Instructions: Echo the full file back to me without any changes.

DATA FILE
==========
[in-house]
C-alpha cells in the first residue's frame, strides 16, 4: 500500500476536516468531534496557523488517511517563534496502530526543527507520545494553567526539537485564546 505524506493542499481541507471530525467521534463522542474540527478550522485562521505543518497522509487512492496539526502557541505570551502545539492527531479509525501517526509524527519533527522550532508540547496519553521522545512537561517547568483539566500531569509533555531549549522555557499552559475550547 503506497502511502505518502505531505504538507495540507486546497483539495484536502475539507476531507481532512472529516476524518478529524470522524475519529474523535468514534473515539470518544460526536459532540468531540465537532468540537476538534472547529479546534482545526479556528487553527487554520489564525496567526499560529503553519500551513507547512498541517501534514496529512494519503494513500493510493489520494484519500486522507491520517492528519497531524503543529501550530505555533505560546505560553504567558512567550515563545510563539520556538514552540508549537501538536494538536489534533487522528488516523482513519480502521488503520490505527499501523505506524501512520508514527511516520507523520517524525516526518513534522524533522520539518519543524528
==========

[in-house]
C-alpha cells in the first residue's frame, strides 16, 4: 500500500476536516468531534496557523488517511517563534496502530526543527507520545494553567526539537485564546 505524506493542499481541507471530525467521534463522542474540527478550522485562521505543518497522509487512492496539526502557541505570551502545539492527531479509525501517526509524527519533527522550532508540547496519553521522545512537561517547568483539566500531569509533555531549549522555557499552559475550547 503506497502511502505518502505531505504538507495540507486546497483539495484536502475539507476531507481532512472529516476524518478529524470522524475519529474523535468514534473515539470518544460526536459532540468531540465537532468540537476538534472547529479546534482545526479556528487553527487554520489564525496567526499560529503553519500551513507547512498541517501534514496529512494519503494513500493510493489520494484519500486522507491520517492528519497531524503543529501550530505555533505560546505560553504567558512567550515563545510563539520556538514552540508549537501538536494538536489534533487522528488516523482513519480502521488503520490505527499501523505506524501512520508514527511516520507523520517524525516526518513534522524533522520539518519543524528